Painting is one of the easiest projects that any homeowner can tackle on their own. It is a simple and easy project that requires some time and attention. A painting project can run between half a day to three days depending on how many rooms you are about to tackle.
Once you have picked your paint colours, tackling a painting project can appear easy, but before you run out to your local paint store to get your paints mixed be sure to do some initial research and preparation.
Make a list of how many rooms you will be attempting to paint. Take rough measurements of the width, length and height of your room.Â Getting basic calculations will allow you to figure out how many gallons of paint you will need. Bring these to your local paint store and they will help you figure out how many gallons will be required for your project.Â A basic rule of thumb is that one gallon of paint covers about 350 sq.ft.Â (wall square footage.)Â One gallon should generally cover a small bedroom that is approximately 10×10.
Today the most widely used interior paints are latex-based paints. Oil-based paints are becoming obsolete.
You must also consider the existing conditions of your walls. If you live in a brand new home, chances are the builder has already primed the walls and therefore one coat of paint on the walls and one gallon for a small bedroom will suffice. However, if you live in an older home, you must assess the surface of your existing walls and determine whether the prior paint application was oil or latex-based paint. If you are uncertain if the walls or baseboards in your home were painted in oil or latex there is a simple trick of the trade that you can do: take a rag and dip it into some alcohol, lightly scrub an area of the wall; if the paint melts or rubs off then you know for certain it is a latex paint. If the surface you are rubbing stays in tact then it is oil!
If oil-based paints were used on the walls of your home, don’t make the mistake of thinking you can simply paint over it with a few coats of latex paint! It will chip, peel and bubble right off. There are a variety of primer/sealer products on the market that have been designed specifically for switching over from oil to latex. One of my favourites is a Zinsser B-I-N, primer/sealer. Many of the big brand paint companies also have similar products for this application.
When painting over walls that have existing dark and deep tones take note that you will likely need a few coats of primer and a few coats of paint. Deep reds and blues are more challenging to cover over and require this type of treatment if you are switching over to a neutral palate.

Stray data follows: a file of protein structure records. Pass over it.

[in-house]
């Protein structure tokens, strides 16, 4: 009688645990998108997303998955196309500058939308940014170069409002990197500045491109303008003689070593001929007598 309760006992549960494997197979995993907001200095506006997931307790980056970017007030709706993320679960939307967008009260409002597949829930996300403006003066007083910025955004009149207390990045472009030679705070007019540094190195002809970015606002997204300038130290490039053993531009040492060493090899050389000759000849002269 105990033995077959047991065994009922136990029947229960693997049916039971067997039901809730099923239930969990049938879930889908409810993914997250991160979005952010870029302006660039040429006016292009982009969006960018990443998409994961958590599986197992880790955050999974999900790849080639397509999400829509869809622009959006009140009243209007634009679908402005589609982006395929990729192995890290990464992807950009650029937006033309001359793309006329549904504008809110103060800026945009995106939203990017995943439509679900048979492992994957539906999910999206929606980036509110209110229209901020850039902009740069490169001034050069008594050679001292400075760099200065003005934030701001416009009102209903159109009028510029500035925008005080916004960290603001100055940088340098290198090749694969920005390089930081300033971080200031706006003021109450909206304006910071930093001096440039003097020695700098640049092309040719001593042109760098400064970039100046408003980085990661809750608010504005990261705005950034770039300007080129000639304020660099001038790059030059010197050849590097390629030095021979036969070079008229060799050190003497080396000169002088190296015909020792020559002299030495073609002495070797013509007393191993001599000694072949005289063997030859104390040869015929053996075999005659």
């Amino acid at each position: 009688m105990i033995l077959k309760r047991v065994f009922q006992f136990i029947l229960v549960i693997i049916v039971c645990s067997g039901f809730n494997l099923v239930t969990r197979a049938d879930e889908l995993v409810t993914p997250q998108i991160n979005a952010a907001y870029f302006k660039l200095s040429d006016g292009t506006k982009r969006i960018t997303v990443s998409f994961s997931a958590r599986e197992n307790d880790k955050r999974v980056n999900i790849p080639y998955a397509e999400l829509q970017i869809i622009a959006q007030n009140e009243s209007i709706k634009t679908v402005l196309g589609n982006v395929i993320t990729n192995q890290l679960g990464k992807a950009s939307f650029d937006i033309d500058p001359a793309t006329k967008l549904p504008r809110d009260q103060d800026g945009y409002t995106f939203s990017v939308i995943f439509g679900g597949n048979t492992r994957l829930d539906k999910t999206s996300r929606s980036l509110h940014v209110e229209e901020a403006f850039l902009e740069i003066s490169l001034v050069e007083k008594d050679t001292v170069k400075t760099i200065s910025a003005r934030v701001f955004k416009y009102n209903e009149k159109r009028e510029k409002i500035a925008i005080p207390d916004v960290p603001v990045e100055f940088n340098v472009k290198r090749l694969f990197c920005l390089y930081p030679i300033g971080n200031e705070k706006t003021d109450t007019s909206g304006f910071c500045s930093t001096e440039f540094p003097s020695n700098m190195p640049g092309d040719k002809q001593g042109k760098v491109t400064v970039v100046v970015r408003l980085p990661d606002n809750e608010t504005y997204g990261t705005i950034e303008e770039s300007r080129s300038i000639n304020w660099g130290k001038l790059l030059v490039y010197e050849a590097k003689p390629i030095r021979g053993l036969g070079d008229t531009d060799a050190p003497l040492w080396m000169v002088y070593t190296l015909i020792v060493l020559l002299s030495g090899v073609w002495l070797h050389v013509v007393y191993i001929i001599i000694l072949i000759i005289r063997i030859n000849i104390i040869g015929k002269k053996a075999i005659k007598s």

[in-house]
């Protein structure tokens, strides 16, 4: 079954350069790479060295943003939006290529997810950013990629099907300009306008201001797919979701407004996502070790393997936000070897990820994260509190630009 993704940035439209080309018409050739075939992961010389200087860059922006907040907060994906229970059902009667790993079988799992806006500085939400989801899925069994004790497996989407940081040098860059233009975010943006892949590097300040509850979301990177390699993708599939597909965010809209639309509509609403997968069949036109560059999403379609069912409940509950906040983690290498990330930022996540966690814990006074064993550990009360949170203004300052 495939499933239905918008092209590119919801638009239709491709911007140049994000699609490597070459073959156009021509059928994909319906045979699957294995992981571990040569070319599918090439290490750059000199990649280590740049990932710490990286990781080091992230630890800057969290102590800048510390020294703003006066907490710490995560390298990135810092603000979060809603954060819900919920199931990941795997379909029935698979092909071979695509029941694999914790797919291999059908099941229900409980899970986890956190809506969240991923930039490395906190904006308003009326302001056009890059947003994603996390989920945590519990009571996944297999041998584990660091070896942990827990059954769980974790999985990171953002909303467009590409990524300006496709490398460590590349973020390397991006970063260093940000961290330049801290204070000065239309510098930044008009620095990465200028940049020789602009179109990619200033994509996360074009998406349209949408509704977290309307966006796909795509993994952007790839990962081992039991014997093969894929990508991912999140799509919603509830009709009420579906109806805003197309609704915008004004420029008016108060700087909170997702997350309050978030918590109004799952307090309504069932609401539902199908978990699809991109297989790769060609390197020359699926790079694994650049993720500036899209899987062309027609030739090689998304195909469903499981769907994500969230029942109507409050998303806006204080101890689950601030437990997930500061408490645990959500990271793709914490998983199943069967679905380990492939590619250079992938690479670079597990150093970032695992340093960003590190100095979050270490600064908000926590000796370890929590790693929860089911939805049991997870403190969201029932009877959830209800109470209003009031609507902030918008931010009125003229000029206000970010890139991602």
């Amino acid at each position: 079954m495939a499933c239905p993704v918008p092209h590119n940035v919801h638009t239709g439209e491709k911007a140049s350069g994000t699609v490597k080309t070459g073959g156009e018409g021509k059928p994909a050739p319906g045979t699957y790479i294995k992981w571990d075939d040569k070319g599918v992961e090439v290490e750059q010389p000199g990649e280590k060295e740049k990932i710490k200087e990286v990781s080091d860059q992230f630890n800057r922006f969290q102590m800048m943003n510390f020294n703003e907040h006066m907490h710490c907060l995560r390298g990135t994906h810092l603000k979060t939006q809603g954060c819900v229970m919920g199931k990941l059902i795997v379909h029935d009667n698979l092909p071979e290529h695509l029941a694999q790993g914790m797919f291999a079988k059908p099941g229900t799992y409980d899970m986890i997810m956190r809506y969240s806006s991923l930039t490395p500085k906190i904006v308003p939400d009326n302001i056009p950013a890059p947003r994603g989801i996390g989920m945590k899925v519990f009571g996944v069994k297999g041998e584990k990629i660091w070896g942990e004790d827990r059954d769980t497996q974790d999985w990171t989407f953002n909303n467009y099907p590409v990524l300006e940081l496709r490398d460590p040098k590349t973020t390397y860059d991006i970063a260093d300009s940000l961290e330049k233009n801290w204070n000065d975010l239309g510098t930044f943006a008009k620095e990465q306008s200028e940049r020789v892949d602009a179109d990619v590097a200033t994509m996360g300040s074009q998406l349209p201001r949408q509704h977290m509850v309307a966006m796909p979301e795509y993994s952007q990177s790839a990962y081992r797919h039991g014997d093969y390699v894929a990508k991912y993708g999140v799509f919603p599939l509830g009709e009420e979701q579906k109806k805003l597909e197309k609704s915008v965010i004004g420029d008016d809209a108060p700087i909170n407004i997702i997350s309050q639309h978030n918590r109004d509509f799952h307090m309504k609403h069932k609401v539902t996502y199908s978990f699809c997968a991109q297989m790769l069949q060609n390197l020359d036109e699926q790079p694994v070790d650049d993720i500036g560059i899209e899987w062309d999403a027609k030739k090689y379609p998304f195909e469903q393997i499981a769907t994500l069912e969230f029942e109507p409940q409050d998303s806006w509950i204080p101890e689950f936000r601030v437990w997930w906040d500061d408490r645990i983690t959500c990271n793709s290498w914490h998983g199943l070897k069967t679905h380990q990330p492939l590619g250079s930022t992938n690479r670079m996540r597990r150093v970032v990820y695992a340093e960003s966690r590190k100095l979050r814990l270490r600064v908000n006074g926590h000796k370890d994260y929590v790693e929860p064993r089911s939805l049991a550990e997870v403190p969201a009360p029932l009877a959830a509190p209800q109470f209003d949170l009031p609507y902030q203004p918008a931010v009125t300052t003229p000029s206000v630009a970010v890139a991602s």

When it comes to the type of finish, the possibilities are numerous and sometimes confusing. Most big brand paint companies offer the following options, in order of luster, from matteÂ to shiny:
Flat,Â Eggshell, Pearl, Satin, Semi-Gloss, High Gloss.
There is a general rule of thumb that I use daily: depending on the surface there is a suitable paint finish for each application.
– For bedrooms, living rooms, dining rooms and hallways I select a latex-based flat or eggshell.Â Flat is lusterlessÂ and is now widely used in modern applications, while eggshell is a perfect medium that provides a durable and washable surface. This is great for homes with little kids and lots of traffic.
-For kitchens and bathrooms I highly recommend that you choose a good quality latex-based kitchen & bath paint designed with unique properties to prevent mold and mildew, resist damage from household cleaners, and clean up easily without damaging the surface. Benjamin Moore’s Kitchen & Bath paint comes in a Pearl finish, which results in an elegant surface for these types of rooms.
-For ceilings, I only recommend that you use a flat finish. Make sure that you use the same type of white ceiling paint throughout your space. Mixing different brands for ceiling paints will result in a shift in shades. Tip: using tones and colours other than a brightÂ whiteÂ will make your ceilings feel dark and low, something that many of us want to avoid.
-Doors, woodwork and trim look best in a semi-gloss finish. It keeps these areas durable and allows them to stand out without being too striking. High gloss resembles oil paint and is no longer a contemporary choice for trims.